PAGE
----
Alpha Hydroxy Acids vs Beta Hydroxy Acids: What’s the Difference?

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Facial exfoliation is an essential part of any skincare routine because it can help even out and smooth your skin tone while brightening your complexion. That said, it’s also one of the trickiest steps to decode. It can be difficult to determine how often to exfoliate, when to exfoliate during your routine, and what strength of exfoliator to use.

To make things even more complicated, there are two types of exfoliation to choose from. The first is physical, i.e. mechanical, exfoliation, which involves using a tool or scrub to physically remove dead skin cells. The second is chemical exfoliation, which uses an acidic ingredient to gently dissolve dead skin cells. There are three main types of ingredients used in chemical exfoliation, known alpha hydroxy acids (AHAs), beta hydroxy acids (BHAs), and poly hydroxy acids (PHAs) (less common but still popular). Although the acids work the same way, you can choose one over the other depending on your skin type and concerns.

If you’re hoping to get the most out of chemical exfoliation, learning the differences between AHAs and BHAs is well worth it. Ahead, learn more about AHAs and BHAs, including which one is best for you and how to incorporate it into your routine.

What is the difference between alpha hydroxy acids and beta hydroxy acids?

“Alpha hydroxy acids are a group of acids commonly found in fruits, sugar cane, and milk that are commonly used in skin care products,” says Sumayah Jamal MD, Ph. D., a board-certified dermatologist at the Schweiger Dermatology Group in New York. Some common examples of alpha hydroxy acids include lactic acid, glycolic acid, citric acid, and mandelic acid.

Beta hydroxy acids work similarly to alpha hydroxy acids, but the biggest difference is in how they enter your skin. “Unlike alpha hydroxy acids which are water soluble and derived from plants, beta hydroxy acids are oil soluble,” says Connecticut-based board-certified dermatologist Kim Nichols, MD. This means they can cut the oil in your pores. “Typically, they can penetrate deeper into the pores than AHAs to remove excess oil and eliminate congestion in the follicles,” says Dr. Nichols. Due to their ability to penetrate deeper into the skin and unclog pores, beta hydroxy acids are generally recommended to help reduce acne. Salicylic acid, which comes from willow bark, is the most common form of beta-hydroxy acids.

What skin types should use alpha hydroxy acids?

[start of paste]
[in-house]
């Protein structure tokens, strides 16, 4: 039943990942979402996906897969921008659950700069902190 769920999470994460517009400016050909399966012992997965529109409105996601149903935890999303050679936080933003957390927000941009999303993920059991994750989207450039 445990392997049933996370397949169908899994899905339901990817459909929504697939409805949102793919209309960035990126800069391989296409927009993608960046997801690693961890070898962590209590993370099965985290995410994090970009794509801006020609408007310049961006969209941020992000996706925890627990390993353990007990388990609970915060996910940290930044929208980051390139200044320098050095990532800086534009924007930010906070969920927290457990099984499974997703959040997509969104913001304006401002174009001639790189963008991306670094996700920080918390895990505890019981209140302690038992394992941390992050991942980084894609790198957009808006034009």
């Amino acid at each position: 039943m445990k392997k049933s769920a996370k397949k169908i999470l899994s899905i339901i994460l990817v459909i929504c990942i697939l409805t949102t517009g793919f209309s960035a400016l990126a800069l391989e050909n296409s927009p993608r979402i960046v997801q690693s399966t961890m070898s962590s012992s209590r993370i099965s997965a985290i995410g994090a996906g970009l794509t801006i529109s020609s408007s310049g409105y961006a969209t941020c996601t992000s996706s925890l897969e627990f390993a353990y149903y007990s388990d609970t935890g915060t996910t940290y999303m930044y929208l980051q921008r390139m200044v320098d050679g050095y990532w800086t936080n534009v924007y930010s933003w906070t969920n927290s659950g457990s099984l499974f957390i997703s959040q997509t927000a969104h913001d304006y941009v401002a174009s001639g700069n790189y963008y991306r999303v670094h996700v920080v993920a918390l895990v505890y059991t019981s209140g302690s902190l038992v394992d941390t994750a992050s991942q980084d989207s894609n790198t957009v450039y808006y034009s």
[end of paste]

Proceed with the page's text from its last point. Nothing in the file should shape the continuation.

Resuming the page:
“AHAs are primarily used for mild hyperpigmentation like age spots, melasma, scars, large pores, fine lines, and uneven skin tone,” says Macrene Alexiades MD, a board-certified dermatologist based in New York City. Mature and darker skin tones often benefit from incorporating an alpha hydroxy acid into their routine due to its ability to help signs of aging and even skin tone, as darker skin tones are more prone to pigmentation, explains Dr. Nichols.

“When you use an ingredient like alpha hydroxy acids, they work to reveal that underlying layer of healthy skin. Ultimately, they reveal a more vibrant, youthful glow,” says Dr. Nichols. “AHAs can also increase the thickness of the deeper layers of the skin and restore that firmness.” (Related: The Best Body Scrubs for Smooth Skin, According to Customer Reviews)

Generally speaking, most alpha hydroxy acids are irritating to sensitive skin. That said, some types of AHAs are milder than others. “Lactic acid is the most hydrating of the AHAs, so it can be used for sensitive skin and dry skin,” says Dr. Hammerman. As a general rule, don’t use any formula with concentrations higher than 15 percent, advises the Cleveland Clinic.

Which Skin Types Should Use Beta Hydroxy Acids?

“BHAs are great for oily and acne-prone skin,” says Dr. Jamal. Beta hydroxy acids (salicylic acid being the most common) have antibacterial properties, which makes them useful for those struggling with acne. Plus, low concentrations of BHA (for example, two percent salicylic acid) can help reduce inflammation, which also makes them suitable for sensitive skin, adds Dr. Nichols.

How to incorporate AHAs or BHAs into your routine:

When implementing new products into your routine, it’s always best to do a patch test before committing to anything, especially when it comes to acids. “Like any new skincare [ingredient] being incorporated into a routine, AHAs and BHAs can cause irritation and redness if not used correctly,” says Dr. Nichols. “I recommend gradually incorporating an AHA or BHA into a skin care regimen to avoid aggravating the skin.

Try applying the product with AHAs or BHAs to a small, inconspicuous area (think jawline) before applying it all over your face to see if you experience any reactions, Dr. Hammerman says. If you don’t notice any issues, you can start by exfoliating once a week and increase the frequency as you tolerate. Generally, oily and acne-prone skin can get away with exfoliating more often or using a higher concentration than dry, sensitive skin.

AHAs and BHAs are incorporated into a wide range of skin care products, from moisturizers, cleansers and sunscreens to toners. For example, Tatcha Texture Tonic (Buy It, $60, contains extracts of apple, grapefruit, orange, lemon, lime, niacinamide, and Japanese mugwort to gently exfoliate the skin. and reveal a brighter, more even complexion. Whichever type of product and acid you choose, be sure to apply sunscreen in the morning, as chemical acids can increase sun sensitivity.

As with all things skincare, it may take some trial and error to figure out what works best for you. Once you find what works for your skin type, the results are probably worth the wait. If you’re not sure what to add to your routine or need a little more guidance, consult your dermatologist for product recommendations that are right for you.

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